I invite you to comment.  Even more, though, I invite you to send your thoughts to your elected representatives.  Even if you disagree with me, they need to hear what the people think.  But - and this is important - we need to be educated.  We need to read the news reports about what the NSA has admitted doing (or been forced to admit), along with what governments in other countries are doing as well.  And we need to think deeply about what this country stands for, and is (or should be) afraid of.

If you've done those things and still disagree with me, that's fine.  Rational disagreement is possible on these topics, and I accept that.  If, however, you're just taking it on blind faith that our government can do no wrong and that terrorism is the ultimate threat, I suggest you need to do a lot more reading about these things.

Anyway, feel free to read any or all of the above links.  I hope they are interesting and possibly useful.

Thursday, July 11, 2013

And Senator Feinstein (actually, her staff, I'm sure) Responds to my email:

In an earlier post I shared copies of emails I recently sent to my state senators and the president.  Today I got a response from Senator Feinstein's office.

I tried several times to include the text of the email in this post, but it turns out that Blogger's editor really doesn't have an easy way to make it look nice, or even readable. Kind of a problem.  And since I couldn't manage to do that I didn't even bother trying to include the contents of the PDF file here either.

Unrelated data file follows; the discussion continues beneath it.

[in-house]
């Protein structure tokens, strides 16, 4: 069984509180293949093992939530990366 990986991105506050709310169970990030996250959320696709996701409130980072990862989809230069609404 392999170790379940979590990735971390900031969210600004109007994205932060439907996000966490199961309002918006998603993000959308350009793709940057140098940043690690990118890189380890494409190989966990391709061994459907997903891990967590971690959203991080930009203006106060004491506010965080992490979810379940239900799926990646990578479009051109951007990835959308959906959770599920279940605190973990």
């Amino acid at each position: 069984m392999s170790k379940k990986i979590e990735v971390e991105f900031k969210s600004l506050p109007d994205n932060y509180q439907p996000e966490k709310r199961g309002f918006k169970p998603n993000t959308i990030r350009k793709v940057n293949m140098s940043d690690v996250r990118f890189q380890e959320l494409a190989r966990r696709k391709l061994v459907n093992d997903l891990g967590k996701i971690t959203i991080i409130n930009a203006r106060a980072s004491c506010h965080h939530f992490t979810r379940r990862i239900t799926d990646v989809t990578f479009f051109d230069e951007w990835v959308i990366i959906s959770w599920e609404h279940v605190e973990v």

Instead, I've posted both the email and the attachment on my personal website.  You can read them over there:

As you'll see, I didn't write up my response just yet.  For now, suffice it to say that I think her email and the PDF embody the same, tired reply the government has been giving the press for weeks.  "These programs really do work." "There really is effective oversight." You know the drill.

In short, in my opinion, it's a crappy canned response that some harried senate staffer decided was the most appropriate given what little s/he read of my email and the choices they had available.  If I am lucky they added one to some total of complaint letters they got about the NSA issue as well.  If I am unlucky, they forwarded my email to both the FBI and the CIA, and I am now undergoing "additional scrutiny", since I am such a threat to the security of our homeland.

That said, something funny happened when I tried to reply directly to the message I got.

The senator's email came from, so that is where my reply was going to.  Amusingly, it bounced with the following error message:

550 5.1.1 <>... User unknown

If only it was the case that Senator Feinstein was unknown, and that someone who cared about civil liberties was in her place.  And I love the fact that my own senator is sending email with forged headers.  Cool, eh?  I wonder if the CAN-SPAM act makes that a crime?  I may have to look that up.

I will mark up Senator Feinstein's response and share it here in a few days, when I can make the time.  It will wind up on my website as well, no doubt, but I'll publish a link here when it's ready to go.

For those that follow this blog... I post on G+ too

Just a quick note...

I generally use this blog for posting longer thoughts and more complicated things.  Stuff where reading - and space - are required.

I've had a few exchanges lately that tell me at least a few readers here appreciate what I do.  Thank you!

If you want to see more from me - shorter stuff, mostly links to news articles and other blogs I find interesting, sometimes with comments, you can find me on Google+.  Specifically here: